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Dissecting Morality: What Makes Something Morally Wrong?

TsaiDec 14, 2016, 7:56:10 PM
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We can intuitively feel when something is morally wrong. When we see an innocent person getting beaten and mugged, our gut tells us that we are witnessing immorality. When we witness indiscriminate mass killing, we feel it in our gut that this situation is evil. When an elderly couple gets scammed out of their retirement savings, we feel angry because we know that something wrong has happened.

 

Of course, feelings alone cannot objectively tell us right from wrong. If your boss demands that you work harder, and you feel under appreciated and underpaid, you might feel resentful towards your boss. It is very easy for you to feel that your boss is, in fact, evil. You feel like he is exploiting you. You feel like a slave. Do your feelings actually correspond to reality in this scenario? No. You're not a slave. You don't have to do anything for your boss. Just leave.

 

Clearly, feelings alone cannot help you identify right from wrong. If feelings alone were sufficient, then anybody who feels resentful towards you for whatever reason could make the claim that you are immoral. You probably wouldn't feel good about that. In fact, you wouldn't like that at all. So does this mean the person who feels resentful towards you is also immoral? Are they immoral because they have identified you as immoral? In a world where feelings determine right from wrong, the contradictions are endless.

 

So what is it about certain actions that make them immoral? What is it about murder that makes murder wrong? Is wrong to kill somebody in self-defence? If you had no choice, then we intuitively feel that killing in self-defence is justified. What about a duel to the death? If you and your opponent agree to a duel, and you kill your opponent, did you commit a moral crime? What about war? Are soldiers evil for killing other soldiers and causing civilian deaths? What about euthanasia? Is ending the life of a terminally ill patient wrong? Given that the context changes the moral implications of murder, the act of taking a life in itself cannot be what's wrong.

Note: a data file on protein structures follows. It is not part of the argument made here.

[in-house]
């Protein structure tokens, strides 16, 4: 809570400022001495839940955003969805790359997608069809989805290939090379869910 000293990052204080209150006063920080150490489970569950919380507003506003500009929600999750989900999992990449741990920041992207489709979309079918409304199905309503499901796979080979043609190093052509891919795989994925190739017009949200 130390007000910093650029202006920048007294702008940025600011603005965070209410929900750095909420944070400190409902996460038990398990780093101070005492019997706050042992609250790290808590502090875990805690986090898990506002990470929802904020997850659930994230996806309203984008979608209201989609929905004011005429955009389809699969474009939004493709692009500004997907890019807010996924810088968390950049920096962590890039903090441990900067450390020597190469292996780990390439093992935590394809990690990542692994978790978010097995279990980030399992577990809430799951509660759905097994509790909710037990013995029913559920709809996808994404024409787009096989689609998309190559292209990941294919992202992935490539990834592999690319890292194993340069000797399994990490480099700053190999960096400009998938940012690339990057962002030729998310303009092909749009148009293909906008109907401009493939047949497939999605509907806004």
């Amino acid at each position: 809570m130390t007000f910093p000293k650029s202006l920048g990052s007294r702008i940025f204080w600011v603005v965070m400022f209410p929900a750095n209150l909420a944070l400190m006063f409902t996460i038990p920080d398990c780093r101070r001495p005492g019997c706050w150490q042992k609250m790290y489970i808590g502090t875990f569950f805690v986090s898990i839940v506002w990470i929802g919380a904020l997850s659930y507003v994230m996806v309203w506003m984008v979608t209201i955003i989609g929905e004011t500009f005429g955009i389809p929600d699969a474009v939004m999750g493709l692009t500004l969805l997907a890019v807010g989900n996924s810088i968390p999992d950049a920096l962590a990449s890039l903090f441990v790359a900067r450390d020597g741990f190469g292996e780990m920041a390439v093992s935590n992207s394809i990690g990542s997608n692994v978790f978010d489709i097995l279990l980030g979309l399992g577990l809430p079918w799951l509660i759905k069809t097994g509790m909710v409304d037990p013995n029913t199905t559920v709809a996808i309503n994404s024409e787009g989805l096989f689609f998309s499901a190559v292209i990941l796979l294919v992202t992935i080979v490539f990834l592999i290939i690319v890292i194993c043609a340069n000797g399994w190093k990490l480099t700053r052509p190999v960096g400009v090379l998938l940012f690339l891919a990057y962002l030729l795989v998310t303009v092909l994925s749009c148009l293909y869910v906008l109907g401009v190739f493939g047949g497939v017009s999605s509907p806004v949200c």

What about theft? Surely, it's wrong to steal, but what about confiscating the property of somebody who has made a career of theft and fraud? What about gambling? Surely, if you win all of your opponent's money, he wouldn't be happy with that. You took his money and he didn't want to lose his money. Clearly, the act of taking somebody else's property in itself is not wrong.

 

What about assault? If you hit me unprovoked, we intuitively understand that is wrong. What if I hit you back? Is that action still wrong? What if we're professional boxers, and we're in a boxing match? Is the act of hitting still wrong?

 

A pattern is beginning to emerge. Something is morally wrong when you do something to someone else, but you won't allow him to do it back to you. This is the basis of moral universality. Universality means that you may not treat somebody else differently than you would want them to treat you. If you hit me unprovoked, and if you simultaneously prohibit me from hitting you back, that is wrong. That is a violation of universality. In order for you to no longer be in the wrong, you must allow me to hit you back. Thus, when I hit you back, I am erasing your 'wrongness' or 'sin' for lack of a better word. In the case of a boxing match, we have both established that it is okay for us to hit each other. Thus, universality is not violated. There is nothing wrong with being in a boxing match.